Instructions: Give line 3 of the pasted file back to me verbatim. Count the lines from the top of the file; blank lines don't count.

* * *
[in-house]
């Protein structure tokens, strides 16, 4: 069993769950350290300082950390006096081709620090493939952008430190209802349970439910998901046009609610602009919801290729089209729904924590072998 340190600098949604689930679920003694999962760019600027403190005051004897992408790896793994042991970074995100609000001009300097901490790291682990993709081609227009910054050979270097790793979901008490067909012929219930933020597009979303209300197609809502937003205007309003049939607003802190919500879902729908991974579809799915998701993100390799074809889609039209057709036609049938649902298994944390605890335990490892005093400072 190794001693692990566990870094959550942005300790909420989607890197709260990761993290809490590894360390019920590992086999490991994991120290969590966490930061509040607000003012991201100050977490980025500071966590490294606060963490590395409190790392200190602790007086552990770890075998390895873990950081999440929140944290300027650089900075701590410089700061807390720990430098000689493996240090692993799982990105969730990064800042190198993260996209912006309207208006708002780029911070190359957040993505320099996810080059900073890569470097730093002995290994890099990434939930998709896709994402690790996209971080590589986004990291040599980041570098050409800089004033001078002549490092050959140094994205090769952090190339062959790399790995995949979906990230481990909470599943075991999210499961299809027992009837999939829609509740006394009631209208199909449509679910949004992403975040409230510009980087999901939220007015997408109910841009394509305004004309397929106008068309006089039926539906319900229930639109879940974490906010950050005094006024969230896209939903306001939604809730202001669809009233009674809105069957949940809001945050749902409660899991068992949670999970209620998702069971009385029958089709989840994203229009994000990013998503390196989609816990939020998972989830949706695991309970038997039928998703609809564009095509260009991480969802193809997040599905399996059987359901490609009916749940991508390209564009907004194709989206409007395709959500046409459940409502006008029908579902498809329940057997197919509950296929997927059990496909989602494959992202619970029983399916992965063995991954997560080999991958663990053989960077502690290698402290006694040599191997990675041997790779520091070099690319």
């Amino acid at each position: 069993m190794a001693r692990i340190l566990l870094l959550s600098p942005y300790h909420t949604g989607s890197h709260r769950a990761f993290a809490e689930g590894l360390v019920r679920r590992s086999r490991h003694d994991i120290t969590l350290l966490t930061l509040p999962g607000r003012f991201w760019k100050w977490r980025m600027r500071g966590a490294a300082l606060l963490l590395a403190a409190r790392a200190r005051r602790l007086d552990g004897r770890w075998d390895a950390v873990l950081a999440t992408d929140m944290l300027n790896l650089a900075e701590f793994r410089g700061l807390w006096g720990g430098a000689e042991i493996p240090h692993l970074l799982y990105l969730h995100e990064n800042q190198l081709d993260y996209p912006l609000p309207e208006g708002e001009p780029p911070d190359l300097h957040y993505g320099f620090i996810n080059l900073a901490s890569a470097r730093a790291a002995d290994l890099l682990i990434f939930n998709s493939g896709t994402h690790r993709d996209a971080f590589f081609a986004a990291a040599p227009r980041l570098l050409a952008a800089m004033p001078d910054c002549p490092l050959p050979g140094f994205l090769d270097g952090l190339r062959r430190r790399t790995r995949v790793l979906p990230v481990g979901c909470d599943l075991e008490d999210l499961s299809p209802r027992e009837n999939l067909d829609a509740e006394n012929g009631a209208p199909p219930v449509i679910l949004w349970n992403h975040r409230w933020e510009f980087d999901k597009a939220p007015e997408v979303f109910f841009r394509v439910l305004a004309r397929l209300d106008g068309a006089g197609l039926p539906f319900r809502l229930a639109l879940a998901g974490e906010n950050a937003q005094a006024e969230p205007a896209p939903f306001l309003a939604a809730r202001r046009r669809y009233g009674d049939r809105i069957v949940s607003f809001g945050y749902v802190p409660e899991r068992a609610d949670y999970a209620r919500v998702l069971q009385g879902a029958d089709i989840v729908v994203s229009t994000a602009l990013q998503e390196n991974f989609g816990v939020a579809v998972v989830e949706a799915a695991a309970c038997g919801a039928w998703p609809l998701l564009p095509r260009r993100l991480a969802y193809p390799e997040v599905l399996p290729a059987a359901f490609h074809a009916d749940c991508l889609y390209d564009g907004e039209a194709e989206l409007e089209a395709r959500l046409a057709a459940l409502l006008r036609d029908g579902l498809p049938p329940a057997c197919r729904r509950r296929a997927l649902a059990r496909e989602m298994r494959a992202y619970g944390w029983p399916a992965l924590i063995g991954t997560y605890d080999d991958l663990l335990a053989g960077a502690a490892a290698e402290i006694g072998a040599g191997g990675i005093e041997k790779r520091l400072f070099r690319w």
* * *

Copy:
């Amino acid at each position: 069993m190794a001693r692990i340190l566990l870094l959550s600098p942005y300790h909420t949604g989607s890197h709260r769950a990761f993290a809490e689930g590894l360390v019920r679920r590992s086999r490991h003694d994991i120290t969590l350290l966490t930061l509040p999962g607000r003012f991201w760019k100050w977490r980025m600027r500071g966590a490294a300082l606060l963490l590395a403190a409190r790392a200190r005051r602790l007086d552990g004897r770890w075998d390895a950390v873990l950081a999440t992408d929140m944290l300027n790896l650089a900075e701590f793994r410089g700061l807390w006096g720990g430098a000689e042991i493996p240090h692993l970074l799982y990105l969730h995100e990064n800042q190198l081709d993260y996209p912006l609000p309207e208006g708002e001009p780029p911070d190359l300097h957040y993505g320099f620090i996810n080059l900073a901490s890569a470097r730093a790291a002995d290994l890099l682990i990434f939930n998709s493939g896709t994402h690790r993709d996209a971080f590589f081609a986004a990291a040599p227009r980041l570098l050409a952008a800089m004033p001078d910054c002549p490092l050959p050979g140094f994205l090769d270097g952090l190339r062959r430190r790399t790995r995949v790793l979906p990230v481990g979901c909470d599943l075991e008490d999210l499961s299809p209802r027992e009837n999939l067909d829609a509740e006394n012929g009631a209208p199909p219930v449509i679910l949004w349970n992403h975040r409230w933020e510009f980087d999901k597009a939220p007015e997408v979303f109910f841009r394509v439910l305004a004309r397929l209300d106008g068309a006089g197609l039926p539906f319900r809502l229930a639109l879940a998901g974490e906010n950050a937003q005094a006024e969230p205007a896209p939903f306001l309003a939604a809730r202001r046009r669809y009233g009674d049939r809105i069957v949940s607003f809001g945050y749902v802190p409660e899991r068992a609610d949670y999970a209620r919500v998702l069971q009385g879902a029958d089709i989840v729908v994203s229009t994000a602009l990013q998503e390196n991974f989609g816990v939020a579809v998972v989830e949706a799915a695991a309970c038997g919801a039928w998703p609809l998701l564009p095509r260009r993100l991480a969802y193809p390799e997040v599905l399996p290729a059987a359901f490609h074809a009916d749940c991508l889609y390209d564009g907004e039209a194709e989206l409007e089209a395709r959500l046409a057709a459940l409502l006008r036609d029908g579902l498809p049938p329940a057997c197919r729904r509950r296929a997927l649902a059990r496909e989602m298994r494959a992202y619970g944390w029983p399916a992965l924590i063995g991954t997560y605890d080999d991958l663990l335990a053989g960077a502690a490892a290698e402290i006694g072998a040599g191997g990675i005093e041997k790779r520091l400072f070099r690319w």